Uncertainty quantification on gravity data: gravity uncertainty can be considered as the combination of different components including data acquisition (geographic positioning, elevation), instrumental drift, and processing such as gridding methods. In our case, original data include only the coordinates, elevation, observed gravity, free-air and Bouguer anomalies, therefore it was not possible to analyse the uncertainties related to the acquisition, drift and Earth tides corrections. In order to identify the regions affected by the highest level of uncertainty we analysed the elevation data and carried out a sensitivity study about the gridding method. With respect to elevation data, we calculated the misfit between the CBA resulting from using elevation data from the original gravity dataset and the CBA using elevation from the ASTER GDEM sampled at each gravity station. Free-air, Bouguer anomalies as well as topographic correction were calculated using Geosoft Oasis Montaj to have a common processing platform and avoid possible sources of inconsistencies in the BA datasets from BGI and Swisstopo. Taking into account the elevation from the data and the elevation from the ASTER GDEM used for the terrain correction allowed to consider a broad source of error as the elevation from the acquisition should be more accurate than the ASTER data. For that reason, we used the elevation from the data to perform the free-air correction, and only used the ASTER for the terrain correction. To quantify the uncertainty due to the gridding method and cell size the misfit between irregularly spaced and gridded G_Obs resulting from two gridding algorithms (minimum curvature and kriging) and four different cell sizes (100, 250, 500 and 1000 m) was analysed via sensitivity study.

  5. (e)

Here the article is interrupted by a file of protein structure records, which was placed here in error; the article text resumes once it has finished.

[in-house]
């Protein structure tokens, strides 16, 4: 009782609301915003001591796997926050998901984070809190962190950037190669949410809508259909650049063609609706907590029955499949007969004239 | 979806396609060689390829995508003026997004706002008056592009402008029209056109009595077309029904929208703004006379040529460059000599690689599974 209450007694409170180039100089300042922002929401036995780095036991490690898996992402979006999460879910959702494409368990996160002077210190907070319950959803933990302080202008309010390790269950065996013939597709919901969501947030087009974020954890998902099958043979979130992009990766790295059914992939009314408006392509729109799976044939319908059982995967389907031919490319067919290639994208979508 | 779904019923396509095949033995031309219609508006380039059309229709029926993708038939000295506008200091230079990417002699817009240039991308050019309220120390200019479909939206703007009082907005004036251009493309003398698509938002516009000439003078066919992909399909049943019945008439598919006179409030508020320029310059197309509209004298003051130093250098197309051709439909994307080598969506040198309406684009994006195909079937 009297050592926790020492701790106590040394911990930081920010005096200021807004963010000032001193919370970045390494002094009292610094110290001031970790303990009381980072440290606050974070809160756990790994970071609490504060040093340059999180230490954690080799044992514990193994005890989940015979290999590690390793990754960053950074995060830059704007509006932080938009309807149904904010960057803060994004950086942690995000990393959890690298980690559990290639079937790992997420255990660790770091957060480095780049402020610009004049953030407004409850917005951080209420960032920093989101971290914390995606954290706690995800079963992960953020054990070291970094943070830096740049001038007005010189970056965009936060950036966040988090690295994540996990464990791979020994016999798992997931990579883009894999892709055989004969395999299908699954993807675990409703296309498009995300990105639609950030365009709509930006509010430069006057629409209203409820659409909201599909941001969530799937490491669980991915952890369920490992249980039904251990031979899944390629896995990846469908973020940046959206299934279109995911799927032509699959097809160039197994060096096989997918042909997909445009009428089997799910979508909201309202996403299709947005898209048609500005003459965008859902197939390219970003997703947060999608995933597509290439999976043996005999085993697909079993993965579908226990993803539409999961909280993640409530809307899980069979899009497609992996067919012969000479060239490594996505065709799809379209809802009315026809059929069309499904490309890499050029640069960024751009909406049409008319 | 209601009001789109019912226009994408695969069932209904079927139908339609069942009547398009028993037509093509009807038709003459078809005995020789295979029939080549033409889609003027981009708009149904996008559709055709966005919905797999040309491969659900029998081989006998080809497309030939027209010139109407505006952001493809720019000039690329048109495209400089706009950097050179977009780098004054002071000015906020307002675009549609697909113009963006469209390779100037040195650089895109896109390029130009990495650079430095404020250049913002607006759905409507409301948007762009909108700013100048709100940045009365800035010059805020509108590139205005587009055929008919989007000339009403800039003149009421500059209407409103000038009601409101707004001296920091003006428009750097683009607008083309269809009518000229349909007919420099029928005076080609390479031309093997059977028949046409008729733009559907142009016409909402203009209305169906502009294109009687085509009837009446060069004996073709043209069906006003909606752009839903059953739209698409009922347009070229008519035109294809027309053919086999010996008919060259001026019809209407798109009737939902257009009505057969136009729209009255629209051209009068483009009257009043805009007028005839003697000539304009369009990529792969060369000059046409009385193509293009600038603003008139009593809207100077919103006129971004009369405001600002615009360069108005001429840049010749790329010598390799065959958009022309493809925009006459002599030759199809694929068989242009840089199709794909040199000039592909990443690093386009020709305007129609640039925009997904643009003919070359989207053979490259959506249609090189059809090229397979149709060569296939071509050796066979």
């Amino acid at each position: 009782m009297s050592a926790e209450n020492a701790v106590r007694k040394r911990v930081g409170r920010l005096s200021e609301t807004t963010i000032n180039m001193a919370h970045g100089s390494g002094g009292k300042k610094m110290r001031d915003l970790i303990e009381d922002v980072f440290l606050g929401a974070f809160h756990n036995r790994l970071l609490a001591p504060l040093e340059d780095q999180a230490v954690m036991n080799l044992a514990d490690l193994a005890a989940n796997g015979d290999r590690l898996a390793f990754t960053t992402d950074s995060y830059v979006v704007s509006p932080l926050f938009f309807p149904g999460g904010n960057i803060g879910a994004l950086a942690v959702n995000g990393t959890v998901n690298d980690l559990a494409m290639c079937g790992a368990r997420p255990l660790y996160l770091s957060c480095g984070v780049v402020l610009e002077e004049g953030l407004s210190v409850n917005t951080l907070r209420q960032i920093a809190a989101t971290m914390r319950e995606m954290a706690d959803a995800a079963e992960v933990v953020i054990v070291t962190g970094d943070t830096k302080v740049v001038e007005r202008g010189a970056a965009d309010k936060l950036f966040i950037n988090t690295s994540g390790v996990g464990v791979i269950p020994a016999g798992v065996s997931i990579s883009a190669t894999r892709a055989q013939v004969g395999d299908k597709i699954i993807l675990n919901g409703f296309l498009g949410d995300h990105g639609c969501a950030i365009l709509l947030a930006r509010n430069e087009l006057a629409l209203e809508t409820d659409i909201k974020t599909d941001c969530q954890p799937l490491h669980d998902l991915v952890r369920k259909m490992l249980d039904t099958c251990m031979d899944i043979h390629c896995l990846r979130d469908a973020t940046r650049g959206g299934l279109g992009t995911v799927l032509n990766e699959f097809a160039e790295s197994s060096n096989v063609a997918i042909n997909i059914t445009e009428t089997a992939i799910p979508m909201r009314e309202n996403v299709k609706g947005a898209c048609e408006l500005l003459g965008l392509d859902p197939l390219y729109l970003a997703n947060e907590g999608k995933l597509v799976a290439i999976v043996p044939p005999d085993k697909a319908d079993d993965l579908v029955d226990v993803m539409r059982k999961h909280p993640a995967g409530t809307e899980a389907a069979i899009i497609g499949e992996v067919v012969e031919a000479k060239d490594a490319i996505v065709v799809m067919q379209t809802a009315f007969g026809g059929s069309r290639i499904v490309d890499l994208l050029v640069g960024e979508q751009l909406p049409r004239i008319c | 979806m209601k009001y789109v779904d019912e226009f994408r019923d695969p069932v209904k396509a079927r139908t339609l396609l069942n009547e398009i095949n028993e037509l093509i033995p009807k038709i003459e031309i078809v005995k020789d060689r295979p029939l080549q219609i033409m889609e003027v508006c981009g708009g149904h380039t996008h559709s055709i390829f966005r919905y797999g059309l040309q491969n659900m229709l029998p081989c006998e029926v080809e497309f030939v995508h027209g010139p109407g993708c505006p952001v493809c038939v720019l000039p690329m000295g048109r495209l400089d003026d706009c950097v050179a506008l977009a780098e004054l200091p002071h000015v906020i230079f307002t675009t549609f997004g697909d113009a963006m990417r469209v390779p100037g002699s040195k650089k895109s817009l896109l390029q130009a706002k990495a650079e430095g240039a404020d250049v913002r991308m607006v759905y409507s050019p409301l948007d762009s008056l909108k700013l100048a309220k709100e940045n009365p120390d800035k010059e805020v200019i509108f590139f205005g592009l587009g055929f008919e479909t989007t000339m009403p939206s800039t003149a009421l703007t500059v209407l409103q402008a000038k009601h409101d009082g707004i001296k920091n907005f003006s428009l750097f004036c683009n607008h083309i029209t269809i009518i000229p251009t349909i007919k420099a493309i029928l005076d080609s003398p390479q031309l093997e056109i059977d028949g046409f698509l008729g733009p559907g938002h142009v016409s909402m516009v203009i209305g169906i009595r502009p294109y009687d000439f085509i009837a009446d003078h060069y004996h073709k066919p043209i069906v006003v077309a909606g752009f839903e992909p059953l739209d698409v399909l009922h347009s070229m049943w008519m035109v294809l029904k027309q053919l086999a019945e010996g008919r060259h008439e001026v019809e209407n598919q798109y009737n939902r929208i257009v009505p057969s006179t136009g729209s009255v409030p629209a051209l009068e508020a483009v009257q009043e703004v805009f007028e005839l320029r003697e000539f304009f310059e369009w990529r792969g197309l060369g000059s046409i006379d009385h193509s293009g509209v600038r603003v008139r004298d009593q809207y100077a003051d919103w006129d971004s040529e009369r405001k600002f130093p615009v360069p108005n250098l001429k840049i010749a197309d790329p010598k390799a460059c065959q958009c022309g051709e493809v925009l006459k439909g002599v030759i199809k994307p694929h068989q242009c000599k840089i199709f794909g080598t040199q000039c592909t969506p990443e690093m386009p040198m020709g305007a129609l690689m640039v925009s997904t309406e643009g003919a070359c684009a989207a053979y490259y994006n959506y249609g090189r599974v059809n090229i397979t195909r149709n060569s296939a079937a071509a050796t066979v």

Residual anomaly calculation: the goal of the study was to identify gravity anomalies generated by geological structures located in the upper 5 km in the subsurface, therefore a trend removal was applied to produce a residual gravity anomaly. The regional-residual separation is commonly accomplished using polynomial trend surfaces, wavelength filtering and upward continuation, and the minimum curvature techniques (Dobrin & Savit, 1988; Gupta & Ramani, 1980; Mickus et al., 1991). We accomplished this step by wavelength filtering after having carried out a sensitivity study where different trends have been computed (including 3rd degree polynomial, upward continuation) over a region extending at least 50 km from the study area and the resulting trends were compared to the trend observed on the CBA in the GB and the best fitting was eventually identified. Therefore, to separate long and short wavelength potential field anomalies, the cutoff wavelengths was be obtained from the calculated radially averaged power spectrum of the data using fast Fourier transform (FFT) (Spector & Grant, 1969; Bhattacharya, 1965). The power spectrum (Fig. 8) of the gravity data shows several linear segments of the curve decaying with increasing wavenumber and when plotted against the wavenumber allows to interpret major density variation zones from the slopes of the different linear segments observed. The slope of each straight-line curves fitted to the different spectral segments indicates the average depth of the different causative bodies (Hahn et al., 1976; Rama Rao et al., 2011; Reeves, 2005). Eventually, power spectral analysis was also used to identify and filter the noise portion of the signal, constrained by the shorter wavelengths unsubstantiated by exposed geology. This ensures preserving the gravity signal from the local geologic sources of geothermal relevance while removing the effect of regional structures and the noise component.